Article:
In all of our travels thus far, I’ve yet to encounter a story as inspirational as Frida Kahlo’s. Polio at 6. A horrendous bus vs. streetcar crash that by some miracle didn’t kill her but robbed Frida of her fertility. A brief affair between her husband and her own flesh and blood. To say that Frida Kahlo had a rough life would be an understatement. But she endured it all, channeling her pain into something beautiful: art.
Despite his unfaithfulness, Diego Rivera, Kahlo’s husband and another famous Mexican artist, clearly loved Frida dearly. After she died, he went to work ensuring that her life — her art, her individuality, her pain — would live on. And that’s what we found here at Casa Azul, the house Diego and Kahlo happily shared for years, now a museum open to the public for a nominal fee.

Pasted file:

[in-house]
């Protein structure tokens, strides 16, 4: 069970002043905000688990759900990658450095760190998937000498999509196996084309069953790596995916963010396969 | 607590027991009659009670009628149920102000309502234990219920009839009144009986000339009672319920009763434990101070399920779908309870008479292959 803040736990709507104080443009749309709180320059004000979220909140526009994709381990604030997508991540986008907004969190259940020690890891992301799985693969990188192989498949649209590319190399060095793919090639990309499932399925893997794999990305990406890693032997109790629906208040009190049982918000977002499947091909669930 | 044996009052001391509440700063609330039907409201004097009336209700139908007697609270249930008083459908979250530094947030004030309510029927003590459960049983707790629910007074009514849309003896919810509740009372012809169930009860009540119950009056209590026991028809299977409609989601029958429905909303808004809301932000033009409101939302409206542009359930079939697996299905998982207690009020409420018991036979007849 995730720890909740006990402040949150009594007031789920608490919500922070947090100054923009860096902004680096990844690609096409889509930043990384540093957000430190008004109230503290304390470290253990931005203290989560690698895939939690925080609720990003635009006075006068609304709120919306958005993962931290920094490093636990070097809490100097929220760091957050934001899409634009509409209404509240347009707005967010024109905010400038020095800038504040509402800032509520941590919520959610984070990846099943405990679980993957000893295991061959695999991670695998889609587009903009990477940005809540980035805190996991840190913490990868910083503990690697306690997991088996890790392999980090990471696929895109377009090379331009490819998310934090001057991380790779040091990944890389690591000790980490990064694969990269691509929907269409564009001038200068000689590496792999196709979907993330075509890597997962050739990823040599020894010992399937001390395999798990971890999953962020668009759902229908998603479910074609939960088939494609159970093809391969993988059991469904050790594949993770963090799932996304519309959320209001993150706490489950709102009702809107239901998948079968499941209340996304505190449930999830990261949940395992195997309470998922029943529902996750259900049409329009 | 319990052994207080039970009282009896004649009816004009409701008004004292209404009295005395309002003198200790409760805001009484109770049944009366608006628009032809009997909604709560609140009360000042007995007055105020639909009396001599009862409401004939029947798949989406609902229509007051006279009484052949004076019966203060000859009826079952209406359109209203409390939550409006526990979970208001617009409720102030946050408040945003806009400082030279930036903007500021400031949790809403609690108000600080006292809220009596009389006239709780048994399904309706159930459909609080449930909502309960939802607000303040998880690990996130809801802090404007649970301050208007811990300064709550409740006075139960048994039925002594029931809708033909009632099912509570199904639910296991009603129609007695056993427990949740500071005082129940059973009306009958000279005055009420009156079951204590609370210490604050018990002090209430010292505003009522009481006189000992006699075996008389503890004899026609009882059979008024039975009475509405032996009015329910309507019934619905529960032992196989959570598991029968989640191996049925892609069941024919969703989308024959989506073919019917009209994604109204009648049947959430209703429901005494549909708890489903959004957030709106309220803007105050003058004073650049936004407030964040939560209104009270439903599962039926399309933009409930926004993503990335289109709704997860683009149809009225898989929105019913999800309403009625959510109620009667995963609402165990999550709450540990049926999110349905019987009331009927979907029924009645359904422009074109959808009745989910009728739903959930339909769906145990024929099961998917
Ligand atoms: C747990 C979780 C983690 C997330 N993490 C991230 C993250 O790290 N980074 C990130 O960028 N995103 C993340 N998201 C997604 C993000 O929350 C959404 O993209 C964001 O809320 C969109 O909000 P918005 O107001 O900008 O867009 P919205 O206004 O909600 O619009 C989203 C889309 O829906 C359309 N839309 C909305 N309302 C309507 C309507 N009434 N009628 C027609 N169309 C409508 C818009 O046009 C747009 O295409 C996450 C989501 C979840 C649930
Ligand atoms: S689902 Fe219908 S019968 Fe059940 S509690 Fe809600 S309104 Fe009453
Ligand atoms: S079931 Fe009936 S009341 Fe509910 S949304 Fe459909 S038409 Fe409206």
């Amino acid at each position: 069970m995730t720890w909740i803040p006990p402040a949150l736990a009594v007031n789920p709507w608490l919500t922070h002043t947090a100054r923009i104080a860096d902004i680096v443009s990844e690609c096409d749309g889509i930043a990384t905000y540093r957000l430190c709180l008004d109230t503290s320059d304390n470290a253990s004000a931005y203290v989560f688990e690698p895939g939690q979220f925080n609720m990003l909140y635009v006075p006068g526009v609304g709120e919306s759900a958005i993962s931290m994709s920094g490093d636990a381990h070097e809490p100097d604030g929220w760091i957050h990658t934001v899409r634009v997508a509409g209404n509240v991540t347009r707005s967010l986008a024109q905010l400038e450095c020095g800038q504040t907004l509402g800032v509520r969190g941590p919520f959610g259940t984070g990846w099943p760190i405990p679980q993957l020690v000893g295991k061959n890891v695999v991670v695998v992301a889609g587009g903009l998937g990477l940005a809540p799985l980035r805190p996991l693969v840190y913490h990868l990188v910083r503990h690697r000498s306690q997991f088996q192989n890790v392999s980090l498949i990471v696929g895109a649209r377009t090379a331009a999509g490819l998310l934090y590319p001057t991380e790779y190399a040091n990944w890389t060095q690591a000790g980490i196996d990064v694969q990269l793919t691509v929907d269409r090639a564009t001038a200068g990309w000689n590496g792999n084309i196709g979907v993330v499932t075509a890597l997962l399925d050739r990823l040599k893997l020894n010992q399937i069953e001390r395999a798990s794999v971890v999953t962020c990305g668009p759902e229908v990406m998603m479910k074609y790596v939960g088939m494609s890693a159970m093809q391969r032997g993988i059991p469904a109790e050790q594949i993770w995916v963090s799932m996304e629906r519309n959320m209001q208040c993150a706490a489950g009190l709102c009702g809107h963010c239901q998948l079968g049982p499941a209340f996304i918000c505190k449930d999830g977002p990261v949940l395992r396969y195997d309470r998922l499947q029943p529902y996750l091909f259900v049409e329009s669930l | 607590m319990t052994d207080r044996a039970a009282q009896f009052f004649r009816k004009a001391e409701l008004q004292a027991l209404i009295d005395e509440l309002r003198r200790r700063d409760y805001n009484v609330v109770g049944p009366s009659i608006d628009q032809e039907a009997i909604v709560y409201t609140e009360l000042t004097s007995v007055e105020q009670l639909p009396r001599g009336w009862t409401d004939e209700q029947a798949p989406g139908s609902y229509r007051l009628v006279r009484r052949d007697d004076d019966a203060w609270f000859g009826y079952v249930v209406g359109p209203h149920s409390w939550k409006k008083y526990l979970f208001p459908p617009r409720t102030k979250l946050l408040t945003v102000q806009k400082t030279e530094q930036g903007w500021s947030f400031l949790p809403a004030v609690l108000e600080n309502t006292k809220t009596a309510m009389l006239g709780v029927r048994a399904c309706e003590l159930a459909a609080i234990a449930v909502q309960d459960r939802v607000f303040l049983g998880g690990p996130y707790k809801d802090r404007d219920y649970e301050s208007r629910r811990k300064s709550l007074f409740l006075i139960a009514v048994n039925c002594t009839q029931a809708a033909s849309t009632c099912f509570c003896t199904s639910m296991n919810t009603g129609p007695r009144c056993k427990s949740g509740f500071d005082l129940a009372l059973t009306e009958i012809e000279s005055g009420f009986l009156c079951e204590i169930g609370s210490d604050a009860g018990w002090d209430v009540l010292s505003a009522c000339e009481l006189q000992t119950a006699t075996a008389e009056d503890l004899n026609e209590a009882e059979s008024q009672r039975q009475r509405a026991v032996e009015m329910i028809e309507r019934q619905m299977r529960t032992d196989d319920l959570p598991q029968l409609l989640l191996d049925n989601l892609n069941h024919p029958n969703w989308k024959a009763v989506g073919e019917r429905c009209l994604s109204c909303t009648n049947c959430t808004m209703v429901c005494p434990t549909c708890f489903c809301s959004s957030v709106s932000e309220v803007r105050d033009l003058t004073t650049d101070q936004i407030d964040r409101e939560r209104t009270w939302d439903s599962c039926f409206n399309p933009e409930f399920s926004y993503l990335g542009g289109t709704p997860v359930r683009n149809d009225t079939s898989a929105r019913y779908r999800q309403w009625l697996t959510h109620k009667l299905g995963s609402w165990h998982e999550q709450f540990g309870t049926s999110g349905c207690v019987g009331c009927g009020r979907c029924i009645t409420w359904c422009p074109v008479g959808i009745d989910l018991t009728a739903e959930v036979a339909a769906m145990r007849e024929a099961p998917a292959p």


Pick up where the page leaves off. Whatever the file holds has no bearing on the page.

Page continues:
Upstairs in Casa Azul, we found Frida’s workspace, the place where she painted. A sign tells us that her brushes and paints remain just as she left them before she died. What a lovely, yet eerie thought…
This photo was taken with my Sony RX-100 III. (Continue to view full photo.)
This post was handcrafted for you during our travels in Mexico.